Point Lookout: a free weekly publication of Chaco Canyon Consulting
Volume 8, Issue 52;   December 24, 2008: Making Memories to Cherish

Making Memories to Cherish

by

Last updated: November 21, 2018

We all have cherished memories — lovely moments we can replay whenever we want to feel happy. How would you like to have a lot more of them?
Roasted chestnuts. Can you smell their aroma?

Roasted chestnuts. Can you smell their aroma? Smells and memory are tightly linked. The part of the human brain that processes olfactory information links directly to two other elements of the limbic system: the amygdala and the hippocampus. The former is central in the experience of emotions, and the latter in learning and memory formation. Since smells readily evoke memories, preparing to remember smells prepares you to make memories. For more about smell and memory, see Daniel Goleman's Emotional Intelligence, or search the Web. Photo courtesy the blog, Världen Som Den Är.

Every waking moment of every day, and some non-waking moments, we make memories. Most vanish before the day is done; very few last a week. Some good memories return when reminders come along, but most are forever lost. We deal with this by keeping diaries, taking photos, or telling stories, and it all helps…a little.

In quiet moments, reflecting on cherished memories, with loved ones or alone, we can feel the happiness. It's so easy to do that we rarely think about the effort. Whenever we want to feel happy, we can remember a beautiful landscape, the smell of a wood fire, the smiles of loved ones, or even their touch.

These memories don't come from diaries or photos or stories — they come from deep within. Take some time to inventory how many wonderful memories you have. However many you find, you might notice two things. You'll be very happy about them, and you'll probably want more. You might think, 'I wish I could remember Grandma more clearly,' or your first love, or your teammates on the day of that great victory, and on and on.

Fortunately, there is something you can do, more powerful than diaries or photos or stories or anything you can buy. You can prepare yourself to create cherished memories. Once you're prepared, it happens almost automatically. Here are some suggestions for preparing to make memories to cherish.

Make happen what you most want to happen
You're much more likely to remember something if you really wanted it to happen. Do what you can — everything you can — to make it happen.
Illuminate the people around you
Memories of others are more vivid when those others are vivid, when there is enough emotional light. Light up the people around you, make them bright, make them glow.
Filter the details
In everyday mode, we attend to everyday details — what's for dinner, when do I have to be there, what to wear. But when preparing to make memories, these details fade compared to the details that truly matter: Am I breathing? Where am I? What is around me? What is that aroma? What is she wearing? What is the shape of his smile? How does the light look in their eyes?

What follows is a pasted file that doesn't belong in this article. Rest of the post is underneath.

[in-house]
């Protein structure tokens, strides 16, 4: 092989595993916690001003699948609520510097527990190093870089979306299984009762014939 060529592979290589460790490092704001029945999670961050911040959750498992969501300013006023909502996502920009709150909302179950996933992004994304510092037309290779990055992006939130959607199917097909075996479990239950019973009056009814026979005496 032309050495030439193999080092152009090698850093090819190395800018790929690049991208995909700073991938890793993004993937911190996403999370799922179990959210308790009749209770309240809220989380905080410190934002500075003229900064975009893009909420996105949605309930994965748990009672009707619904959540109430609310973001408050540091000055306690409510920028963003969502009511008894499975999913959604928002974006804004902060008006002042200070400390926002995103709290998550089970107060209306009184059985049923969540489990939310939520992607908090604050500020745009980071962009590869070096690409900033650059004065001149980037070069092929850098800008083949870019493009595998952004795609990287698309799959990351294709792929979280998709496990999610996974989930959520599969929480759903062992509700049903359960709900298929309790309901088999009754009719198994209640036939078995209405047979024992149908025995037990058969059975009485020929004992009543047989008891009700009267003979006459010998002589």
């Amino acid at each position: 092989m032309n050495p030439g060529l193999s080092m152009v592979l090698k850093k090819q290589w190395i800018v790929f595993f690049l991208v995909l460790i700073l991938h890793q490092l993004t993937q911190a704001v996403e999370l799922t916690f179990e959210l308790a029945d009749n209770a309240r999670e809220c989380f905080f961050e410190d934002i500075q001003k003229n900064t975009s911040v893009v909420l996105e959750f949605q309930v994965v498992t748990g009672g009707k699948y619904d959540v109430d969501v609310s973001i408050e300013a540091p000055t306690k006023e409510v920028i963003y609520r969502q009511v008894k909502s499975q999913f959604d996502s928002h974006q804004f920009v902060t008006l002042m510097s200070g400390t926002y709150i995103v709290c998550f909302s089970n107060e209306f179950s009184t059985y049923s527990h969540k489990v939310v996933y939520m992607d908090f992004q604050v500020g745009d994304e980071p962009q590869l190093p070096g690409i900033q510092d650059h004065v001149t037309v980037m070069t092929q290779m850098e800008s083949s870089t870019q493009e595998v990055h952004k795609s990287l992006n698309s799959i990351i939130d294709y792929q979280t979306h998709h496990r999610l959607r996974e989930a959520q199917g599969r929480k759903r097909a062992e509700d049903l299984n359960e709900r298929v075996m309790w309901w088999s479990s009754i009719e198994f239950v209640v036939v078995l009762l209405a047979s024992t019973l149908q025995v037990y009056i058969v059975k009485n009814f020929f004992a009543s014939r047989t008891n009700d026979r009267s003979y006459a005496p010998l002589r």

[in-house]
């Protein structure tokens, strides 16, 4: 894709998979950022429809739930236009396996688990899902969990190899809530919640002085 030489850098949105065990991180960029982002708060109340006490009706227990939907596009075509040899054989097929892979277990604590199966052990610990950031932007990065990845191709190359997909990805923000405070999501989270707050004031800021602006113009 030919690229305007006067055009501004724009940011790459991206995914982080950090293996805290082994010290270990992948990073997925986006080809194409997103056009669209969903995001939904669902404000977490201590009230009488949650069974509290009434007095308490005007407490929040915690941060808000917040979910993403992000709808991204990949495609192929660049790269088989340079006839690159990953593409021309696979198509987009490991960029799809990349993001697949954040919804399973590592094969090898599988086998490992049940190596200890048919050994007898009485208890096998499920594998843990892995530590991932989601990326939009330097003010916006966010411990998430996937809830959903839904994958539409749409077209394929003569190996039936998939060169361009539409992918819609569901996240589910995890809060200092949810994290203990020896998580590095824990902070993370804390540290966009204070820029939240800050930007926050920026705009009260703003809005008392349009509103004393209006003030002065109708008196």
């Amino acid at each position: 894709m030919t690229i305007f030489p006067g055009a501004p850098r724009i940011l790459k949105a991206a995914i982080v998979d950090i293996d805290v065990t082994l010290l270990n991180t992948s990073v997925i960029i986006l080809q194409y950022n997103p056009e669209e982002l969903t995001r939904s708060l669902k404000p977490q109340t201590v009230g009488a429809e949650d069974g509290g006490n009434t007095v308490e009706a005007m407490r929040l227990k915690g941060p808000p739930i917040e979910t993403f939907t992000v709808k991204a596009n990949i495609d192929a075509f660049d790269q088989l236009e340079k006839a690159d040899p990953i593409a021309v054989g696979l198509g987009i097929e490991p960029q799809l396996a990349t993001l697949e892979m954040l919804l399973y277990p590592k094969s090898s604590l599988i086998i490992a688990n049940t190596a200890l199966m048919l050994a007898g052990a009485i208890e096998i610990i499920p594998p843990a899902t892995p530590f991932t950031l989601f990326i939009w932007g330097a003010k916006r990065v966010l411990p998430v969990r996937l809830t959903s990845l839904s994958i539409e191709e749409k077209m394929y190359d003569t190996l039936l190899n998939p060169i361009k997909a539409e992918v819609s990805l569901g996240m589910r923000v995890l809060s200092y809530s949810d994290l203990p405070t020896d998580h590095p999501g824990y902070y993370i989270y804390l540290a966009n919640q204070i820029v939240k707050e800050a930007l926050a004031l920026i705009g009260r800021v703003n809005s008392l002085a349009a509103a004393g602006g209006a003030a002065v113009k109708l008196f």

Light up the people around
you, make them bright,
make them glow
Turn on the recorder
Take in all the details of right now, as if you were experiencing them for the last time, because you are. Think of it as turning on the recorder. You might have to search for your own Record Button, but stay with it — you will find it.

Most important, to remember an experience, you must experience it. To experience it, you must be fully in it. These suggestions are for preparing to make memories. Thinking about the preparations while you're in the experience can take you out of the experience. Prepare first, then do. Go to top Top  Next issue: The Perils of Piecemeal Analysis: Group Dynamics  Next Issue

Go For It: Sometimes It's Easier If You RunLove the work but not the job? Bad boss, long commute, troubling ethical questions, hateful colleague? This ebook looks at what we can do to get more out of life at work. It helps you get moving again! Read Go For It! Sometimes It's Easier If You Run, filled with tips and techniques for putting zing into your work life. Order Now!

Your comments are welcome

Would you like to see your comments posted here? rbrenmhXARWRMUvVyOdHlner@ChacxgDmtwOKrxnripPCoCanyon.comSend me your comments by email, or by Web form.

About Point Lookout

Thank you for reading this article. I hope you enjoyed it and found it useful, and that you'll consider recommending it to a friend.

Point Lookout is a free weekly email newsletter. Browse the archive of past issues. Subscribe for free.

Support Point Lookout by joining the Friends of Point Lookout, as an individual or as an organization.

Do you face a complex interpersonal situation? Send it in, anonymously if you like, and I'll give you my two cents.

Related articles

More articles on Emotions at Work:

A bumper stickerEmail Happens
Email is a wonderful medium for some communications, and extremely dangerous for others. What are its limitations? How can we use email safely?
Scones and coffeeNever, Ever, Kill the Messenger
If you're a manager in a project-oriented organization, you need to know the full, unvarnished Truth. When you kill a messenger, you deliver a message of your own: Tell me the Truth at your peril. Killing messengers has such predictable results that you have to question any report you receive — good news or bad.